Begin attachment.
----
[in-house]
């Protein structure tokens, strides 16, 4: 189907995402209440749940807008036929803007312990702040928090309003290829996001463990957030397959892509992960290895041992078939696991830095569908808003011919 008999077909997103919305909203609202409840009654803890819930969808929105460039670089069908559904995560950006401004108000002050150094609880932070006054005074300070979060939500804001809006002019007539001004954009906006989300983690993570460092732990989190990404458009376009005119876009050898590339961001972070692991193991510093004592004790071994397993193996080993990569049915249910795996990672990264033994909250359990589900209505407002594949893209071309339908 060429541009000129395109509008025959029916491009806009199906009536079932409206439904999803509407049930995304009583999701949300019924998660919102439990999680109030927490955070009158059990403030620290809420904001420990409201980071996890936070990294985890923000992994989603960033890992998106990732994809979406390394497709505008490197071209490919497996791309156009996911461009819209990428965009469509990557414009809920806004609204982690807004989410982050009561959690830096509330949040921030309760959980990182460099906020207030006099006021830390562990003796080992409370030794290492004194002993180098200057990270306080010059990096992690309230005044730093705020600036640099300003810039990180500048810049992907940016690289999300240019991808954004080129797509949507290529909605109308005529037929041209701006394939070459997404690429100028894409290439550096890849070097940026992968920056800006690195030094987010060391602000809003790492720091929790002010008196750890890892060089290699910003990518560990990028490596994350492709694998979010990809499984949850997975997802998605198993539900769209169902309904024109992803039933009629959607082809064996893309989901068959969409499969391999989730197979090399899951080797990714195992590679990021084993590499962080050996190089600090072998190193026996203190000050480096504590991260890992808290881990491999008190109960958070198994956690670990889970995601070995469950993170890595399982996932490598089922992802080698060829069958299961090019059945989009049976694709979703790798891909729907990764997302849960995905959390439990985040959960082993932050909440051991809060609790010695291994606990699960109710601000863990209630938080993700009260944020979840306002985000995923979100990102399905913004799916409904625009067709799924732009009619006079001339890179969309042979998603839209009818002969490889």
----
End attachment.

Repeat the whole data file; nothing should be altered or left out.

[in-house]
């Protein structure tokens, strides 16, 4: 189907995402209440749940807008036929803007312990702040928090309003290829996001463990957030397959892509992960290895041992078939696991830095569908808003011919 008999077909997103919305909203609202409840009654803890819930969808929105460039670089069908559904995560950006401004108000002050150094609880932070006054005074300070979060939500804001809006002019007539001004954009906006989300983690993570460092732990989190990404458009376009005119876009050898590339961001972070692991193991510093004592004790071994397993193996080993990569049915249910795996990672990264033994909250359990589900209505407002594949893209071309339908 060429541009000129395109509008025959029916491009806009199906009536079932409206439904999803509407049930995304009583999701949300019924998660919102439990999680109030927490955070009158059990403030620290809420904001420990409201980071996890936070990294985890923000992994989603960033890992998106990732994809979406390394497709505008490197071209490919497996791309156009996911461009819209990428965009469509990557414009809920806004609204982690807004989410982050009561959690830096509330949040921030309760959980990182460099906020207030006099006021830390562990003796080992409370030794290492004194002993180098200057990270306080010059990096992690309230005044730093705020600036640099300003810039990180500048810049992907940016690289999300240019991808954004080129797509949507290529909605109308005529037929041209701006394939070459997404690429100028894409290439550096890849070097940026992968920056800006690195030094987010060391602000809003790492720091929790002010008196750890890892060089290699910003990518560990990028490596994350492709694998979010990809499984949850997975997802998605198993539900769209169902309904024109992803039933009629959607082809064996893309989901068959969409499969391999989730197979090399899951080797990714195992590679990021084993590499962080050996190089600090072998190193026996203190000050480096504590991260890992808290881990491999008190109960958070198994956690670990889970995601070995469950993170890595399982996932490598089922992802080698060829069958299961090019059945989009049976694709979703790798891909729907990764997302849960995905959390439990985040959960082993932050909440051991809060609790010695291994606990699960109710601000863990209630938080993700009260944020979840306002985000995923979100990102399905913004799916409904625009067709799924732009009619006079001339890179969309042979998603839209009818002969490889």